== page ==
Gratitude is not unique to our species. Neither is imagination, or politics, or warfare, or dancing. But the trading of gifts - at least those other than food, grooming, or sex - might just be. Here are some gift ideas for the lovers of non-human animals in your life.
Recycling means taking something used and making it once again usable. But upcycling takes something used and turns it into something even better. So why not help the environment while enjoying some beautiful animal art? Old, yellowing dictionary pages get carefully removed and printed with some beautiful illustrations. Above is our favorite, a raccoon. Though we wouldn't complain if someone got us this dapper looking walrus, either.
collageOrama on Etsy, $6.99. Buy three and get a fourth free.
We don't know how much this thing costs, but the fact that it doesn't list a price and you're encouraged to contact the artist to "discuss pricing" is telling. Still, if you've got a few spare thousands of dollars, you could do worse than buying a friend this stunning 500 pound bronze octopus coffee table, complete with hand-blown glass eyeballs. And by "a friend," I mean me.
Octopus Table by Isaac Krauss, price unknown.
Need a more affordable cephalopod-related gift? How about this neat laptop decal? The recipient of such a gift will never have to be without their many-armed love any more.
beepart on Etsy, $12.
Wouldn't a hedgehog toothpick holder be perfect for your animal loving friend's next cocktail party? My life is suddenly incomplete. I never want to use a toothpick ever again unless it was first pretending to be a hedgehog spine.
Or squint your eyes and you could call it a porcupine toothpick holder. To be honest, when I saw the photo, I thought it was a porcupine toothpick holder. So really, either way.
Hedgehog toothpick holder, MoMA, $28.
Or, perhaps more accurately, this sloth never stops hugging you. It's handmade and, well, adorable. And don't you want your friends to think "sloth" when they think of you?
After spending ten years working as an animator for Pixar, German artist Yyvonne Herbst began selling these amazingly lifelike felt animal sculptures. They're a bit pricey - this red panda goes for $150 - but they are simply stunning. There are options both for charismatic as well as some less-than-charismatic critters.
Yvonne's Workshop on etsy, various prices.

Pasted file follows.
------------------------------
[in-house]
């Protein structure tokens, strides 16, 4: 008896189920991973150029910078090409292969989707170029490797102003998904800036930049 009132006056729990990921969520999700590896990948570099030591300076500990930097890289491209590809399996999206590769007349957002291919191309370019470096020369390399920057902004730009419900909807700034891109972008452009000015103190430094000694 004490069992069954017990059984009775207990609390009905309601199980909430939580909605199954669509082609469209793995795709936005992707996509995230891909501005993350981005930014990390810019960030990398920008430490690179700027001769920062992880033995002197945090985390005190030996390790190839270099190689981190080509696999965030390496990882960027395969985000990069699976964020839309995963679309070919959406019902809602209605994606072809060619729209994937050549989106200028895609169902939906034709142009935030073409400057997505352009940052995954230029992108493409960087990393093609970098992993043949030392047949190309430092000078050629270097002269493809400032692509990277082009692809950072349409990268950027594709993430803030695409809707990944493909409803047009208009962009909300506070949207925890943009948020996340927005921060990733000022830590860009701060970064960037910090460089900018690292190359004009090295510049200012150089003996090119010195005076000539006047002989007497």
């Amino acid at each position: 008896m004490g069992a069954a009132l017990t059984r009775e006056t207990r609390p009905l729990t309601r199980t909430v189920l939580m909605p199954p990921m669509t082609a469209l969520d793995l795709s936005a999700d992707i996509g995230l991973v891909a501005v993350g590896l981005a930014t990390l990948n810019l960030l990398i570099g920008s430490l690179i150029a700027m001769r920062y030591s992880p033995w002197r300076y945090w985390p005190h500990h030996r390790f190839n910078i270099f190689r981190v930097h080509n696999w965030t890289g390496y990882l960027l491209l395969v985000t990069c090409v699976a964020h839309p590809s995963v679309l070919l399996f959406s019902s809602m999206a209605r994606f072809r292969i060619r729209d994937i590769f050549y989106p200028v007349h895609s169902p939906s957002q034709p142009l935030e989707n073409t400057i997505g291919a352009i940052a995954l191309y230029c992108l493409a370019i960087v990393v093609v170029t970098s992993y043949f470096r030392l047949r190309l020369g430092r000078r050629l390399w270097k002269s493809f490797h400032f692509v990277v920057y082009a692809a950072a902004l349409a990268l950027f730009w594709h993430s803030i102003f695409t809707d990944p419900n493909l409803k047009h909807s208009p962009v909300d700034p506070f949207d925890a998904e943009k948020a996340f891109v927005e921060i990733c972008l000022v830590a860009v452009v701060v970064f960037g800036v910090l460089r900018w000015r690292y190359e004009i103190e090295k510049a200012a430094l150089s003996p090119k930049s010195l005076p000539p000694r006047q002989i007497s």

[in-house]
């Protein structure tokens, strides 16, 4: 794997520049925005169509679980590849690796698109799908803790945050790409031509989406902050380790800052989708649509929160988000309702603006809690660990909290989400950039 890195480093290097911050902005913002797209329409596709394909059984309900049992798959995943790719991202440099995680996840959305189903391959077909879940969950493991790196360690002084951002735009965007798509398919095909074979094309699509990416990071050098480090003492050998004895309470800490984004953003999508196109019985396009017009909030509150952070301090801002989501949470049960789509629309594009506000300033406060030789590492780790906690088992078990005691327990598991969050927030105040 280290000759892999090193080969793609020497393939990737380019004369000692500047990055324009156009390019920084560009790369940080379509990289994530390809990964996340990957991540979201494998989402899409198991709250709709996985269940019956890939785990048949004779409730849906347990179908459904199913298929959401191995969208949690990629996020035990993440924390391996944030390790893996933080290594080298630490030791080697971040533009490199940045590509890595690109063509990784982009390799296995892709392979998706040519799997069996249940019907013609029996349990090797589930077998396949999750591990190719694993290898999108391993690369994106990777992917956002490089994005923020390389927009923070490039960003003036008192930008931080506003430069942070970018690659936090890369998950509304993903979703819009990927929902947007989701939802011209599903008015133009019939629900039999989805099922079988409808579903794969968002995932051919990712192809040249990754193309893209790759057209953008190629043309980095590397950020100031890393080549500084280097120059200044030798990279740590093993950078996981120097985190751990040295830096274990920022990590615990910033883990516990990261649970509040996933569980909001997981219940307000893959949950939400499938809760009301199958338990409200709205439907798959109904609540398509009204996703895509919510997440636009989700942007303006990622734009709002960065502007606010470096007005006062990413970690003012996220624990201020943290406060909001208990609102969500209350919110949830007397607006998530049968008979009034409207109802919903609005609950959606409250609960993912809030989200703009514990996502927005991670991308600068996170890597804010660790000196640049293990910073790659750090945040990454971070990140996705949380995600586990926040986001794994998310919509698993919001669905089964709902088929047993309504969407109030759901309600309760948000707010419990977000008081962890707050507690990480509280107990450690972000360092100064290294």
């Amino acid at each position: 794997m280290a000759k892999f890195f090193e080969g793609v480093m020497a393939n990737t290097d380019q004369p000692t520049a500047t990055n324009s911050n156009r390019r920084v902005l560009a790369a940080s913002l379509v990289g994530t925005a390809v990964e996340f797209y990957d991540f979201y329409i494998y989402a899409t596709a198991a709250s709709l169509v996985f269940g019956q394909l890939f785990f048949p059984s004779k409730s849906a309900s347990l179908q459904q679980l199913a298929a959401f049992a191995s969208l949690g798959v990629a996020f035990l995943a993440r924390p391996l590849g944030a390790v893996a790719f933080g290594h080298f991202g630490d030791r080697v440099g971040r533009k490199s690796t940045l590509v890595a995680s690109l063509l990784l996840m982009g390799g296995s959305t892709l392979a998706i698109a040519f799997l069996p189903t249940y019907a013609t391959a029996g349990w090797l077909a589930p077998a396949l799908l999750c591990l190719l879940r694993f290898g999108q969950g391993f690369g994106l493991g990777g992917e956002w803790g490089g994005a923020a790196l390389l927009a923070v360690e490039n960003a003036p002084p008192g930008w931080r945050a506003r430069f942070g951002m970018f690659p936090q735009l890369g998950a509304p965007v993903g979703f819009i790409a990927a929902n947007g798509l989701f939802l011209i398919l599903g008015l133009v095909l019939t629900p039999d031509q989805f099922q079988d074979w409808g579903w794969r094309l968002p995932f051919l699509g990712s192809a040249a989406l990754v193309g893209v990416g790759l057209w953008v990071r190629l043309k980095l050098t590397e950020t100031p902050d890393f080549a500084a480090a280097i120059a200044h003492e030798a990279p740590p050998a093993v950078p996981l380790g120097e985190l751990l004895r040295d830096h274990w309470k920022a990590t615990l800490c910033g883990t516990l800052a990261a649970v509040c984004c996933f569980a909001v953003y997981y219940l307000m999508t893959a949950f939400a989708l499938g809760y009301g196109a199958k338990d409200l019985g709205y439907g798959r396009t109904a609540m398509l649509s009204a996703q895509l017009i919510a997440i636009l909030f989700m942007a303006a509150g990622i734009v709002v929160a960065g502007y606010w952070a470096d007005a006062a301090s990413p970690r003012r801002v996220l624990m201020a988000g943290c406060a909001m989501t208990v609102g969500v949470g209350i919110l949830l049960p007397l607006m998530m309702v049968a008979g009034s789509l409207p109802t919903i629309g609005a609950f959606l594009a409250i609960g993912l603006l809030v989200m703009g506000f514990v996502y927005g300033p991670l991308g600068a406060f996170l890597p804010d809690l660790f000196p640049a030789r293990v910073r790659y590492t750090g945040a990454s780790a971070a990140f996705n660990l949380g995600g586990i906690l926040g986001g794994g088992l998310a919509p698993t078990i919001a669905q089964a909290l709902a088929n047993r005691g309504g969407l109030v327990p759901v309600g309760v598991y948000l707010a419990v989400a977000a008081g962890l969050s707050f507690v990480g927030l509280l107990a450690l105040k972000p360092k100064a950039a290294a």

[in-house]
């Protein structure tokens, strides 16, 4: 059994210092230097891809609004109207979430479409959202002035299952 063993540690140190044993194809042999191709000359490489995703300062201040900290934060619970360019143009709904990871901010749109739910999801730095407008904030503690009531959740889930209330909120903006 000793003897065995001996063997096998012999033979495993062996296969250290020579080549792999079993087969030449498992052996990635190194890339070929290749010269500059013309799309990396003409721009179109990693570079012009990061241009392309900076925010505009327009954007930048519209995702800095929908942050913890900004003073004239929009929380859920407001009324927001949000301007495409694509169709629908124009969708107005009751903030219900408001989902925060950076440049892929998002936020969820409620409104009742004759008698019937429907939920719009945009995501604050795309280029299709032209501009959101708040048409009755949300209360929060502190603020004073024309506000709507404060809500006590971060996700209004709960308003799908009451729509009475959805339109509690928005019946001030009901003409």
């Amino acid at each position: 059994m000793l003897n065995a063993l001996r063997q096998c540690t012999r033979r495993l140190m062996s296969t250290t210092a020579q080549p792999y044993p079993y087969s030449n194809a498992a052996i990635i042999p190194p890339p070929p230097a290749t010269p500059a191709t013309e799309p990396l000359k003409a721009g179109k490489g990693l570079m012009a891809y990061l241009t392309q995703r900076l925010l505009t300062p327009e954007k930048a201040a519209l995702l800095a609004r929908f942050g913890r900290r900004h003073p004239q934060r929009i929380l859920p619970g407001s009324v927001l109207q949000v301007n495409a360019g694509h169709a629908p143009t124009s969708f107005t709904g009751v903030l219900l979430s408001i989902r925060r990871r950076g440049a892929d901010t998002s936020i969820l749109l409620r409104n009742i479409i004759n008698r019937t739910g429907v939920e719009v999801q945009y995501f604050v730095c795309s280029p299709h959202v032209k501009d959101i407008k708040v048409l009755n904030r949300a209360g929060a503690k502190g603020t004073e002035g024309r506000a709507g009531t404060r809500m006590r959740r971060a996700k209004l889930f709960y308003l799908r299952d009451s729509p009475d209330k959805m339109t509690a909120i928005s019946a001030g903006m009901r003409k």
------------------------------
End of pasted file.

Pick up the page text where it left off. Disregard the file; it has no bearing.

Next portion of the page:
Who said that getting dressed up had to be a stuffy affair? Keep it real with these pewter rhino cufflinks. No joke, I think I'm going to get some to wear to my brother's wedding. Nothing says "stop poaching" like some rhino swag, after all. Bonus: 5% of each sale gets donated to the Seattle Humane Society!
Mancornas on Etsy, $40.
Want to attract some squirrels to your backyard? Put out a squirrel feeder. Want to make the squirrel like ridiculous while eating from your squirrel feeder? Make sure the feeder is shaped like a giant cartoony squirrel head.
If you or your friends want to get serious about making your yards a friendly place for wildlife, the trick is to give them things to eat and places to sleep or nest. The National Wildlife Federation has you covered. The right feeder will depend on which species you can find in your area. Here are a few of our favorites:
Mason bees nest in holes, but they don't carve their own; they rely on pre-existing holes. Bring some pollinators to your yard by providing them holes to nest in. Think of it as an insect hotel.
This bear-face bird-feeder fill two important needs. First, it's pretty too look at. Second, you can fill the container with just about any sort of bird seed, making it useful no matter where you live. (Or there's a fox, if you prefer.)
Let some bats make their home in your yard by giving them this wooden bat house. It's designed by the Organization for Bat Conservation, so you know it's got their welfare as a first priority.
Birdhouses and Feeders, National Wildlife Federation, various prices ($12.99-$79.99)